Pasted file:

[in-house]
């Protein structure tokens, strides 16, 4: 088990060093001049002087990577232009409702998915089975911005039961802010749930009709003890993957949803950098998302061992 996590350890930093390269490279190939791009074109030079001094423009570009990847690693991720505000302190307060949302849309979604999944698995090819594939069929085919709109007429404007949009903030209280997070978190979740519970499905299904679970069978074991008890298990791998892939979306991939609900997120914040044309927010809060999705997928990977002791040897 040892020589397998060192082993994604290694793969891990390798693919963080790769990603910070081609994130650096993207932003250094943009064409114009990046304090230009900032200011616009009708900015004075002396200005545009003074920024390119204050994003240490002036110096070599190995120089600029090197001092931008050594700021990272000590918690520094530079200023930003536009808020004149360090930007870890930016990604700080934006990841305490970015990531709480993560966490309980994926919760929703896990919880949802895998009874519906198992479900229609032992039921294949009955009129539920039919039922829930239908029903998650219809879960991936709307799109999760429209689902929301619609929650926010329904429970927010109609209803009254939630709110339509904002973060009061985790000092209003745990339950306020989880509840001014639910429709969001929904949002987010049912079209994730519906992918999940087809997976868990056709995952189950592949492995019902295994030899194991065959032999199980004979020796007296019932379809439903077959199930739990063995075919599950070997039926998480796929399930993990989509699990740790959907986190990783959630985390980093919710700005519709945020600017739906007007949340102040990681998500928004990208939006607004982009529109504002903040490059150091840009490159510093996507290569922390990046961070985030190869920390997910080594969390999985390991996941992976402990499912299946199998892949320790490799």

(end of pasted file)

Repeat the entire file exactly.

[in-house]
């Protein structure tokens, strides 16, 4: 088990060093001049002087990577232009409702998915089975911005039961802010749930009709003890993957949803950098998302061992 996590350890930093390269490279190939791009074109030079001094423009570009990847690693991720505000302190307060949302849309979604999944698995090819594939069929085919709109007429404007949009903030209280997070978190979740519970499905299904679970069978074991008890298990791998892939979306991939609900997120914040044309927010809060999705997928990977002791040897 040892020589397998060192082993994604290694793969891990390798693919963080790769990603910070081609994130650096993207932003250094943009064409114009990046304090230009900032200011616009009708900015004075002396200005545009003074920024390119204050994003240490002036110096070599190995120089600029090197001092931008050594700021990272000590918690520094530079200023930003536009808020004149360090930007870890930016990604700080934006990841305490970015990531709480993560966490309980994926919760929703896990919880949802895998009874519906198992479900229609032992039921294949009955009129539920039919039922829930239908029903998650219809879960991936709307799109999760429209689902929301619609929650926010329904429970927010109609209803009254939630709110339509904002973060009061985790000092209003745990339950306020989880509840001014639910429709969001929904949002987010049912079209994730519906992918999940087809997976868990056709995952189950592949492995019902295994030899194991065959032999199980004979020796007296019932379809439903077959199930739990063995075919599950070997039926998480796929399930993990989509699990740790959907986190990783959630985390980093919710700005519709945020600017739906007007949340102040990681998500928004990208939006607004982009529109504002903040490059150091840009490159510093996507290569922390990046961070985030190869920390997910080594969390999985390991996941992976402990499912299946199998892949320790490799």